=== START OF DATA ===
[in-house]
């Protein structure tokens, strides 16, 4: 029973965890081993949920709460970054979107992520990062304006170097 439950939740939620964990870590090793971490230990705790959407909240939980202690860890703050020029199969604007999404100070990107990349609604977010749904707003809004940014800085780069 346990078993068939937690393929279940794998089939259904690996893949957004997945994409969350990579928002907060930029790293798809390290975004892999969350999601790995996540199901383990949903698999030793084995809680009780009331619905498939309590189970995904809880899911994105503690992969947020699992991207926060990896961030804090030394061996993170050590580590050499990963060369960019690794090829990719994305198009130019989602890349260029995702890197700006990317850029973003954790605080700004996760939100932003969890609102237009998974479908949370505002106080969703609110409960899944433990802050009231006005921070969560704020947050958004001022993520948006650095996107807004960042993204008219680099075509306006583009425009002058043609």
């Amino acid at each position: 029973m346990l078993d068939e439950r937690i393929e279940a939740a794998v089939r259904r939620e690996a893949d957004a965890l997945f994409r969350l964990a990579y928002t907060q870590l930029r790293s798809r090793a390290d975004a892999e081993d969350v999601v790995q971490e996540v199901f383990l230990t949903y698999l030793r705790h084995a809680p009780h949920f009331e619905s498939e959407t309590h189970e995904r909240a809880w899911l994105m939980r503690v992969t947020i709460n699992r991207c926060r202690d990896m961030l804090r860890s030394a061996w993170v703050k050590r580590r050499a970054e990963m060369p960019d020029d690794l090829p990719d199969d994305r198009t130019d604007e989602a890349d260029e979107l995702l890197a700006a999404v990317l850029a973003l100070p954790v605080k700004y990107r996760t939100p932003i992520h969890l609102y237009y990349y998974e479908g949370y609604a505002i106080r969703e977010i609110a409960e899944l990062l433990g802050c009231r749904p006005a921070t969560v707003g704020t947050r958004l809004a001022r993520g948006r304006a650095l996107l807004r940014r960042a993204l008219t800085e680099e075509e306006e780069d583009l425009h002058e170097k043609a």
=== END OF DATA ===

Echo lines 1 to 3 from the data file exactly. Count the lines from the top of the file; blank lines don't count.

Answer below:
[in-house]
């Protein structure tokens, strides 16, 4: 029973965890081993949920709460970054979107992520990062304006170097 439950939740939620964990870590090793971490230990705790959407909240939980202690860890703050020029199969604007999404100070990107990349609604977010749904707003809004940014800085780069 346990078993068939937690393929279940794998089939259904690996893949957004997945994409969350990579928002907060930029790293798809390290975004892999969350999601790995996540199901383990949903698999030793084995809680009780009331619905498939309590189970995904809880899911994105503690992969947020699992991207926060990896961030804090030394061996993170050590580590050499990963060369960019690794090829990719994305198009130019989602890349260029995702890197700006990317850029973003954790605080700004996760939100932003969890609102237009998974479908949370505002106080969703609110409960899944433990802050009231006005921070969560704020947050958004001022993520948006650095996107807004960042993204008219680099075509306006583009425009002058043609």
């Amino acid at each position: 029973m346990l078993d068939e439950r937690i393929e279940a939740a794998v089939r259904r939620e690996a893949d957004a965890l997945f994409r969350l964990a990579y928002t907060q870590l930029r790293s798809r090793a390290d975004a892999e081993d969350v999601v790995q971490e996540v199901f383990l230990t949903y698999l030793r705790h084995a809680p009780h949920f009331e619905s498939e959407t309590h189970e995904r909240a809880w899911l994105m939980r503690v992969t947020i709460n699992r991207c926060r202690d990896m961030l804090r860890s030394a061996w993170v703050k050590r580590r050499a970054e990963m060369p960019d020029d690794l090829p990719d199969d994305r198009t130019d604007e989602a890349d260029e979107l995702l890197a700006a999404v990317l850029a973003l100070p954790v605080k700004y990107r996760t939100p932003i992520h969890l609102y237009y990349y998974e479908g949370y609604a505002i106080r969703e977010i609110a409960e899944l990062l433990g802050c009231r749904p006005a921070t969560v707003g704020t947050r958004l809004a001022r993520g948006r304006a650095l996107l807004r940014r960042a993204l008219t800085e680099e075509e306006e780069d583009l425009h002058e170097k043609a």